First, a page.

blather blather  /b ˈlæ ðər/


  1. (n) foolish gibberish
  2. (v) to talk foolishly



  1. Ahmadinejad is running for re-election as President with very low popularity, given his failed domestic policies and his poisonous blather overseas.
  2. Politics has always been lousy with blather and chicanery.
  3. The freeze talk has historically been meaningless blather in Israel.


  • Can The World Afford Higher Interest Rates?

    That's the end of QE tapering talk then? Not quite, but it should die down somewhat, given U.S. Fed Reserve conduit Jon Hilsenrath's latest kiss-and-tell article in The Wall Street Journal. Thankfully, it might also stop all the blather about the U.S. and global economies recovering (they're not) and this being the end of the bond bull market (premature). What most investors fail to realise is ...
    on June 15, 2013     Source: Forbes


  1. "What is striking is despite all the blather from Cameron over the past few weeks, he has made up his mind strategically to set his face against any profound reform of the political system," Clegg said. "I think this will prove to be the...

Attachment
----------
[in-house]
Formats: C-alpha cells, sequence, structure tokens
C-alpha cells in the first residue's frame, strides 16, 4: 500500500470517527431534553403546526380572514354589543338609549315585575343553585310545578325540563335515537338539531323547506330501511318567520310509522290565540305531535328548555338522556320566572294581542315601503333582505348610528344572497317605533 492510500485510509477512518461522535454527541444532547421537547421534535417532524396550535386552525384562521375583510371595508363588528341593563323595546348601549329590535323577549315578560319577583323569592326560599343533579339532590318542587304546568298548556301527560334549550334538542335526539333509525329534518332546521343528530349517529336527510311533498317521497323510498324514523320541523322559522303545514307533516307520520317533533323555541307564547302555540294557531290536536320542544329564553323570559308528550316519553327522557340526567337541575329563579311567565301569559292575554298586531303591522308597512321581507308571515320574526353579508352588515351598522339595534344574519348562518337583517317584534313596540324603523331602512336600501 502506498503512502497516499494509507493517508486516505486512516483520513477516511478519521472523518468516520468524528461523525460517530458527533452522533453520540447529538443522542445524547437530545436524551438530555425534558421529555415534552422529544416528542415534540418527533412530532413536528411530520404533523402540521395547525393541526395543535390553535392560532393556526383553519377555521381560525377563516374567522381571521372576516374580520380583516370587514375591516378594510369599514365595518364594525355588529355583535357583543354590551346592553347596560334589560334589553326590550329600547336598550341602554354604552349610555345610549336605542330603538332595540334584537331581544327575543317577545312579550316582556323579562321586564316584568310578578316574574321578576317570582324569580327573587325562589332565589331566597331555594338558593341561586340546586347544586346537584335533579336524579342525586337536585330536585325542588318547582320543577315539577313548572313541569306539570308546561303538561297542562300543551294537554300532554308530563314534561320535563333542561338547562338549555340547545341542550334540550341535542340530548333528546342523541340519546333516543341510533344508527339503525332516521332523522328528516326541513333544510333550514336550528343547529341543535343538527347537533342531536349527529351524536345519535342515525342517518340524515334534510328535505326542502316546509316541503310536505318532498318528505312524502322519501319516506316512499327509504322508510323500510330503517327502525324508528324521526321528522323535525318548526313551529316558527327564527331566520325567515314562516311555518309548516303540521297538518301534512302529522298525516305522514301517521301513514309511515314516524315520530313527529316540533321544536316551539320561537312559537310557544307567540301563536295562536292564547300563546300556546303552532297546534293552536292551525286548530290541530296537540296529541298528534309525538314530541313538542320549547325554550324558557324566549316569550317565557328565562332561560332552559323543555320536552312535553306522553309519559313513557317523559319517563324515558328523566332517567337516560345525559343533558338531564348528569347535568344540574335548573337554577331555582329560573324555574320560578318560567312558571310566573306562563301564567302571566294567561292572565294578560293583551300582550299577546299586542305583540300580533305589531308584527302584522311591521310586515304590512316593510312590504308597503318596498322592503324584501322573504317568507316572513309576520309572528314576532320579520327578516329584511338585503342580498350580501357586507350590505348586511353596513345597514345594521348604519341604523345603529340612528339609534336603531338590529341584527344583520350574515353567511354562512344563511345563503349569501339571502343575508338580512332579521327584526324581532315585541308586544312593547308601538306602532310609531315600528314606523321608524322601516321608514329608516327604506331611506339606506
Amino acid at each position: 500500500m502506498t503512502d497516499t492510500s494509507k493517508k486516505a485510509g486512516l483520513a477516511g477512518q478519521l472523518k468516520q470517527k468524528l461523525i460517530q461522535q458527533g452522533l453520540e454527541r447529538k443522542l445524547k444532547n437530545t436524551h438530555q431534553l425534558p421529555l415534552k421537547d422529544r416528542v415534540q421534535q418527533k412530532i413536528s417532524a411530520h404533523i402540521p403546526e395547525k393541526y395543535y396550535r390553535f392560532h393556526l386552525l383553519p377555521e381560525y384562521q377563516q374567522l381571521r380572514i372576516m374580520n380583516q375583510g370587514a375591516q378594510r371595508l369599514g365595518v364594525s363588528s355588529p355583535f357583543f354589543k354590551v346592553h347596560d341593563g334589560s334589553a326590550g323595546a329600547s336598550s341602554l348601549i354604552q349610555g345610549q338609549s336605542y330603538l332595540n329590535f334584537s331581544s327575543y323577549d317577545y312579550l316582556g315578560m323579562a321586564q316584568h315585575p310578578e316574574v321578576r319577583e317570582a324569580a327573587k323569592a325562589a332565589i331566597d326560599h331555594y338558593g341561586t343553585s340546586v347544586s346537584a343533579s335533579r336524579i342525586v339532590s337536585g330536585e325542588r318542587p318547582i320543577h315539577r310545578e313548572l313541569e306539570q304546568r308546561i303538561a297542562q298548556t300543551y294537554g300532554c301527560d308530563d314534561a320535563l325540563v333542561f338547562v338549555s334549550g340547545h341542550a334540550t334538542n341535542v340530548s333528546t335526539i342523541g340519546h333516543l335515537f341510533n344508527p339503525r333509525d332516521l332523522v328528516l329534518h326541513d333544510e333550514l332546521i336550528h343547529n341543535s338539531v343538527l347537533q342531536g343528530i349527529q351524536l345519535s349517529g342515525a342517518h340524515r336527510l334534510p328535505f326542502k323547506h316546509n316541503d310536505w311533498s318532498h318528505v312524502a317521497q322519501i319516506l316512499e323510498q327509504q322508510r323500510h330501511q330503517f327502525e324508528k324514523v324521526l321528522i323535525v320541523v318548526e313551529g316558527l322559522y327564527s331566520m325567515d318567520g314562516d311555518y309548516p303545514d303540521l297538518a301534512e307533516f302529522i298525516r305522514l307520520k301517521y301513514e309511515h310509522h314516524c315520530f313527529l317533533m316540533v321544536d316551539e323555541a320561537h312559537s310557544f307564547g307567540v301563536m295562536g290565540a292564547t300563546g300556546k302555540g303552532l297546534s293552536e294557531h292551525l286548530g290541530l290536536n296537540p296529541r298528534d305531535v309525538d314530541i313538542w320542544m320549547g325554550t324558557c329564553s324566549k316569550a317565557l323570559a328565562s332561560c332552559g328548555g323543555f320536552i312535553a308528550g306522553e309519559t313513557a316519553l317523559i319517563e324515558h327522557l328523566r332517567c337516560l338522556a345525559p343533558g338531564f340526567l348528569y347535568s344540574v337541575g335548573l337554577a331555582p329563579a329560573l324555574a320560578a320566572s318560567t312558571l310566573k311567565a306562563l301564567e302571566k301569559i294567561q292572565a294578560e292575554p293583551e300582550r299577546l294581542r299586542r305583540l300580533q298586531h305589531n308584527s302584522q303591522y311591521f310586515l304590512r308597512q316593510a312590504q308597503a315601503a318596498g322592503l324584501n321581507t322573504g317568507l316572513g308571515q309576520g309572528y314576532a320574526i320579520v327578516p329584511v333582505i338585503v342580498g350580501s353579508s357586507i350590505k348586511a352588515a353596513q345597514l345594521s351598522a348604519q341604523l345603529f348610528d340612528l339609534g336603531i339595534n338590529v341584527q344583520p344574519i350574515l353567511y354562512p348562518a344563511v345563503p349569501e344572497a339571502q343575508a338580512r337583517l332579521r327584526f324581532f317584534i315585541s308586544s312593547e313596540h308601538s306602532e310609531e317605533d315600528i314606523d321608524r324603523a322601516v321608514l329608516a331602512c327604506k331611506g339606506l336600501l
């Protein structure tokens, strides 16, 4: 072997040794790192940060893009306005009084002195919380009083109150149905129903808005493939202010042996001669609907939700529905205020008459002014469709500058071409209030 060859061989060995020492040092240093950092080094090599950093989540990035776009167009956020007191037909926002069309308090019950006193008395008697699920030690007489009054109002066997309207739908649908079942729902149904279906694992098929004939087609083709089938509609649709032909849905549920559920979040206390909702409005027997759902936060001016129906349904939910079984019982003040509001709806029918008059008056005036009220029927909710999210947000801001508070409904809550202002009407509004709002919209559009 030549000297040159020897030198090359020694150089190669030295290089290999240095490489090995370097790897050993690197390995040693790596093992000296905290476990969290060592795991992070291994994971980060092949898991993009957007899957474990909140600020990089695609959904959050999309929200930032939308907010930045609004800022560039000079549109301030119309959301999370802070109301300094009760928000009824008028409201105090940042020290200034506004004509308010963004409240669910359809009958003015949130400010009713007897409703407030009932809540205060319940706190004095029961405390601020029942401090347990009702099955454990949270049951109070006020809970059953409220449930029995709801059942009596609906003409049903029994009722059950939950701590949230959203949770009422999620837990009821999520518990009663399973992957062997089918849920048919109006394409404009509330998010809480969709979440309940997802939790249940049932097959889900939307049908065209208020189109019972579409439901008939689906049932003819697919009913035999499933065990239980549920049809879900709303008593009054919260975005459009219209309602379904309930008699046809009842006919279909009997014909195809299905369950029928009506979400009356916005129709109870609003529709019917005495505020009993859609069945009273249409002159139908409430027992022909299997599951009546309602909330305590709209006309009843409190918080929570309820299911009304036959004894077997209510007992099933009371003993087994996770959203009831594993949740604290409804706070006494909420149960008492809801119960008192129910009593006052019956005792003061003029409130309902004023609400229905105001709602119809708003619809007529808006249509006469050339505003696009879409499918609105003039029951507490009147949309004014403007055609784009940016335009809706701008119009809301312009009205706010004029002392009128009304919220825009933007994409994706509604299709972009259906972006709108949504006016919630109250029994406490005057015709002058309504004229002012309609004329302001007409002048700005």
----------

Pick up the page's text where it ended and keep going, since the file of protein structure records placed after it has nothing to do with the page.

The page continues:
on May 1, 2010 By: Nick Clegg Source: Wall Street Journal

  2. "All the hype about 2005 has led England astray. Now it's up to Andrew Strauss to turn things around," Peter Roebuck writes. "He faces two main challenges. First, he needs to stop all the blather about 2005. Have no other series been played...
    on Jul 13, 2009 By: Peter Roebuck Source: Times Online

  3. "New Jersey taxpayers should not be fooled by Democrat blather about supporting 'pay-to-play' reform," Merkt said. "The Democrats know they need to say these things to appease public opinion, but, when push comes to shove, they go along with...
    on Aug 30, 2007 By: Richard Merkt Source: Politics NJ

Word of the Day
cynic cynic
/ˈsɪ nɪk /